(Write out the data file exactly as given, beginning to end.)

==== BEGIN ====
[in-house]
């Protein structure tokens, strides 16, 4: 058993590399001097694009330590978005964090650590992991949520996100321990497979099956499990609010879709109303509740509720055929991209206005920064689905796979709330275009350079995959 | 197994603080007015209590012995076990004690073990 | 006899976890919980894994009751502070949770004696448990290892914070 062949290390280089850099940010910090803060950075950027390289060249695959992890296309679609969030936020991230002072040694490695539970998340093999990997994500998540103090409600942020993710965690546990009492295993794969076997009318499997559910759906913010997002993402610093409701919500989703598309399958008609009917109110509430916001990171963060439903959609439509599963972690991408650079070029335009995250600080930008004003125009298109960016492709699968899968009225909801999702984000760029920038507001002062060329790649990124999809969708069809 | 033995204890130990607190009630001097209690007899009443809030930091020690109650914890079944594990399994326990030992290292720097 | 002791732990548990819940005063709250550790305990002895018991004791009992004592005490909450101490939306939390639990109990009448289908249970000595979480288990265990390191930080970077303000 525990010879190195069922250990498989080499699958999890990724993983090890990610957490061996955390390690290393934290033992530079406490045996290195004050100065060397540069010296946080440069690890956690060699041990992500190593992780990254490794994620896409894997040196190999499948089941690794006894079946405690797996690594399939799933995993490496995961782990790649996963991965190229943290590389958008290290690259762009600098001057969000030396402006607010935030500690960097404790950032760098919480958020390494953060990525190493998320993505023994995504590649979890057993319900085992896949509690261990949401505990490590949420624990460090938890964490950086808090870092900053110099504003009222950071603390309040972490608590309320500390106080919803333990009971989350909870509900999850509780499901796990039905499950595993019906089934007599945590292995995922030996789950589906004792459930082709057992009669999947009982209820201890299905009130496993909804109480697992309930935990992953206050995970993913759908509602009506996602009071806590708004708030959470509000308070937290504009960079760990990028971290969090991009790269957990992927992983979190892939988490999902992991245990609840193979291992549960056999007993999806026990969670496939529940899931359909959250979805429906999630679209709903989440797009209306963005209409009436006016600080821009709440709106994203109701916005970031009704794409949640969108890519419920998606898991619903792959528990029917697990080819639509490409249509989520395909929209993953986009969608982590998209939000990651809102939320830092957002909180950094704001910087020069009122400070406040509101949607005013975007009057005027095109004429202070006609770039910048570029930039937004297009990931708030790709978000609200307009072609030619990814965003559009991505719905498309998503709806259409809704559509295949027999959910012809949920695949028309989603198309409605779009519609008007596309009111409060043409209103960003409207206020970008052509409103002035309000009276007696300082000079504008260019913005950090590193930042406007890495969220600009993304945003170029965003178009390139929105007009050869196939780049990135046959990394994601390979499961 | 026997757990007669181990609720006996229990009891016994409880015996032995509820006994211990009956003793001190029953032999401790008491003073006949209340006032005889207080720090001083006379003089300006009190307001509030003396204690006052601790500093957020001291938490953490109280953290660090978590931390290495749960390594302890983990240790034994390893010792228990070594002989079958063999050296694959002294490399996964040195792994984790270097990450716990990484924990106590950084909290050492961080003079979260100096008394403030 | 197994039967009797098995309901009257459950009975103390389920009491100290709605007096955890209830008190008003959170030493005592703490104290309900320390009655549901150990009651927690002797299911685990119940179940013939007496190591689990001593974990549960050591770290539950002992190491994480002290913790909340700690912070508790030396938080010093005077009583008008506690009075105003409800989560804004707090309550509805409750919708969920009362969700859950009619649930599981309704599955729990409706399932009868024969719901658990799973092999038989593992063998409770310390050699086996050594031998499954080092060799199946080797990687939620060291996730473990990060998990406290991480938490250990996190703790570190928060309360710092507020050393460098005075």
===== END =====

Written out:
[in-house]
């Protein structure tokens, strides 16, 4: 058993590399001097694009330590978005964090650590992991949520996100321990497979099956499990609010879709109303509740509720055929991209206005920064689905796979709330275009350079995959 | 197994603080007015209590012995076990004690073990 | 006899976890919980894994009751502070949770004696448990290892914070 062949290390280089850099940010910090803060950075950027390289060249695959992890296309679609969030936020991230002072040694490695539970998340093999990997994500998540103090409600942020993710965690546990009492295993794969076997009318499997559910759906913010997002993402610093409701919500989703598309399958008609009917109110509430916001990171963060439903959609439509599963972690991408650079070029335009995250600080930008004003125009298109960016492709699968899968009225909801999702984000760029920038507001002062060329790649990124999809969708069809 | 033995204890130990607190009630001097209690007899009443809030930091020690109650914890079944594990399994326990030992290292720097 | 002791732990548990819940005063709250550790305990002895018991004791009992004592005490909450101490939306939390639990109990009448289908249970000595979480288990265990390191930080970077303000 525990010879190195069922250990498989080499699958999890990724993983090890990610957490061996955390390690290393934290033992530079406490045996290195004050100065060397540069010296946080440069690890956690060699041990992500190593992780990254490794994620896409894997040196190999499948089941690794006894079946405690797996690594399939799933995993490496995961782990790649996963991965190229943290590389958008290290690259762009600098001057969000030396402006607010935030500690960097404790950032760098919480958020390494953060990525190493998320993505023994995504590649979890057993319900085992896949509690261990949401505990490590949420624990460090938890964490950086808090870092900053110099504003009222950071603390309040972490608590309320500390106080919803333990009971989350909870509900999850509780499901796990039905499950595993019906089934007599945590292995995922030996789950589906004792459930082709057992009669999947009982209820201890299905009130496993909804109480697992309930935990992953206050995970993913759908509602009506996602009071806590708004708030959470509000308070937290504009960079760990990028971290969090991009790269957990992927992983979190892939988490999902992991245990609840193979291992549960056999007993999806026990969670496939529940899931359909959250979805429906999630679209709903989440797009209306963005209409009436006016600080821009709440709106994203109701916005970031009704794409949640969108890519419920998606898991619903792959528990029917697990080819639509490409249509989520395909929209993953986009969608982590998209939000990651809102939320830092957002909180950094704001910087020069009122400070406040509101949607005013975007009057005027095109004429202070006609770039910048570029930039937004297009990931708030790709978000609200307009072609030619990814965003559009991505719905498309998503709806259409809704559509295949027999959910012809949920695949028309989603198309409605779009519609008007596309009111409060043409209103960003409207206020970008052509409103002035309000009276007696300082000079504008260019913005950090590193930042406007890495969220600009993304945003170029965003178009390139929105007009050869196939780049990135046959990394994601390979499961 | 026997757990007669181990609720006996229990009891016994409880015996032995509820006994211990009956003793001190029953032999401790008491003073006949209340006032005889207080720090001083006379003089300006009190307001509030003396204690006052601790500093957020001291938490953490109280953290660090978590931390290495749960390594302890983990240790034994390893010792228990070594002989079958063999050296694959002294490399996964040195792994984790270097990450716990990484924990106590950084909290050492961080003079979260100096008394403030 | 197994039967009797098995309901009257459950009975103390389920009491100290709605007096955890209830008190008003959170030493005592703490104290309900320390009655549901150990009651927690002797299911685990119940179940013939007496190591689990001593974990549960050591770290539950002992190491994480002290913790909340700690912070508790030396938080010093005077009583008008506690009075105003409800989560804004707090309550509805409750919708969920009362969700859950009619649930599981309704599955729990409706399932009868024969719901658990799973092999038989593992063998409770310390050699086996050594031998499954080092060799199946080797990687939620060291996730473990990060998990406290991480938490250990996190703790570190928060309360710092507020050393460098005075």